For Deon Cole, it’s as if his comedy Spidey senses are dialed to eleven. Instead of grabbing the mic and launching into his set, Cole slowly approaches the stand, pulls out a crumpled piece of notebook paper and says, “What I’m going to do tonight is, I’m going to try out some jokes. Do some jokes. Hopefully they work, and if they don’t, I’m never going to see y’all again so it don’t matter.” He appears to be simply reading jokes off of a list, crossing them out when they fail to get a laugh (which isn’t most of them) and circling them when they warrant a chuckle. Cole threw in plenty of race jokes, dating jokes and random one-liners that made me think, “Holy fuck, who is this guy and is he secretly a murderer?” But, I give Cole credit and major props for sticking to his “grocery-list” style of joke telling till the very end.
Nikki Glaser isn’t my favorite episode of the season, but she did bring some fire and much-needed release to the stage. After a trail of deadpan comics, Glaser’s easy-going attitude is refreshing, as she seems to enjoy performing the jokes as much, if not more than, the audience enjoys hearing them. From her pathetic sex life, hopeless string of past romantic encounters and pent-up relationship farts, Glaser reminds us to laugh at ourselves at least a little every day.
I used to think I was “the funny friend”…until I met Beth Stelling. Stelling is the kind of comic that makes you take a look at yourself in the mirror and go, “Wow, you actually thought you were funny? You’re nothing but an empty potato-chip bag of outdated references and stolen punchlines.” She is full of quick wit, sharp jabs and relatable humor, and prides herself on her strong comedic presence. Despite her talent, she acknowledges, “Nothing makes a dick go softer than a funny woman,” alluding to the fact that men like to be the funny ones in the relationship. She’s open and unapologetic without riding high on her own comedic fumes and drowning out the audience surrounding her. Steller isn’t a total newbie; she’s performed multiple times on “Jimmy Kimmel Live,” “Conan” and her half hour Comedy Central special was named one of the “10 Best Stand-up Specials of 2015.”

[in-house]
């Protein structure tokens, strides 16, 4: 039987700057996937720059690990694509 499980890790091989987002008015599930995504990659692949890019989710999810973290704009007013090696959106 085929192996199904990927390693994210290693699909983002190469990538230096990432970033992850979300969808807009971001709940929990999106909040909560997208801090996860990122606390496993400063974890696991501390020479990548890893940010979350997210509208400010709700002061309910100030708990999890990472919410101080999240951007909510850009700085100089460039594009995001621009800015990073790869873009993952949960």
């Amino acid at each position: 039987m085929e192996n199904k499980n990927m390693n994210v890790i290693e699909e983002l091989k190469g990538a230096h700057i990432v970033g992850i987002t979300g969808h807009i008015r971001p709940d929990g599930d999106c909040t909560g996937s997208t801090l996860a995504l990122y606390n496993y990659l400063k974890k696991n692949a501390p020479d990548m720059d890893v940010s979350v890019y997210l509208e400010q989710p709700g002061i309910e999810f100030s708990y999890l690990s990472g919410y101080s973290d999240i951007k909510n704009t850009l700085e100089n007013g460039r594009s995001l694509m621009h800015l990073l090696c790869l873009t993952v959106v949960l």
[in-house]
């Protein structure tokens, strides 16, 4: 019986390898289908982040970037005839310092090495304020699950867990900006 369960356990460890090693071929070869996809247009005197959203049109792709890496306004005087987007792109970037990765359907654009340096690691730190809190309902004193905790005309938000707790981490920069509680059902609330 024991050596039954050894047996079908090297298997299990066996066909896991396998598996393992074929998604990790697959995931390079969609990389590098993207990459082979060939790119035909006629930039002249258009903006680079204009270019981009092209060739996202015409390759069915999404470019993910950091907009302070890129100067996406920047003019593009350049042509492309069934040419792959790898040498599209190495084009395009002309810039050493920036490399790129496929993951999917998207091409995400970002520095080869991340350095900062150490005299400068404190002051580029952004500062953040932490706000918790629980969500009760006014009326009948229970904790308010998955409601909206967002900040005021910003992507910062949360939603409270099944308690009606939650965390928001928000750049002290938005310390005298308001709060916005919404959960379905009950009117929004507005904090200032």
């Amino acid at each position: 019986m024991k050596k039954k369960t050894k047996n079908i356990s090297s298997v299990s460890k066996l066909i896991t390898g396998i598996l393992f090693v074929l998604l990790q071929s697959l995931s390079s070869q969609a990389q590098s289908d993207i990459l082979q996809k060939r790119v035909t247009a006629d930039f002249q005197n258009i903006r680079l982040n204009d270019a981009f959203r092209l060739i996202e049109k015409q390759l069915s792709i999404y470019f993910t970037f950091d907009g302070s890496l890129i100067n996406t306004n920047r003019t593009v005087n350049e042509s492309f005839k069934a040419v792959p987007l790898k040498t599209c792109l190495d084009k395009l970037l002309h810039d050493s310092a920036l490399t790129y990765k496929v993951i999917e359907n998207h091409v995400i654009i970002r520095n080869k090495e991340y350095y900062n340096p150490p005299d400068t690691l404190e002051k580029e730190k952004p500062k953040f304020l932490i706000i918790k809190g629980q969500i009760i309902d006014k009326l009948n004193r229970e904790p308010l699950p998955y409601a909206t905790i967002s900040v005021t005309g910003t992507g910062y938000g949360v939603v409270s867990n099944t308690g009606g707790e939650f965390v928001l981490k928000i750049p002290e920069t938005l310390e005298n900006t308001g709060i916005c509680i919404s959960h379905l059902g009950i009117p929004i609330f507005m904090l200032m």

Dan Soder closes the season with a performance slightly better than his featured spot on MTV’s “Guy Code.” Soder is like a less-successful Jason Segel, but who smokes more pot and has a cuter, man-boy demeanor. He exhibits extreme, almost aggressive, confidence as he rambles through the pathetic, confusing chaos that is his life. I was disappointed in Soder; his bit parts on “Inside Amy Schumer” are always hilarious, but his monologue felt like one big comic fart about a tragic ex-girlfriend and an adult roommate. We get it: You’re an adult but you live like a kid. I guess every comic has their shtick and Soder’s happens to be being a weepy, overly-expressive man child.
Although ending on a bittersweet performance, “The Standups” as a whole is wildly funny and satisfies my comedic sweet tooth. Each comedian brought a unique style to the stage while finding bits and pieces of relatable comedy. I was skeptical about the show at first, given the length of Netflix’s previous comedy specials, but was pleasantly surprised as each episode held my attention till the end…even Soder’s crybaby comedy.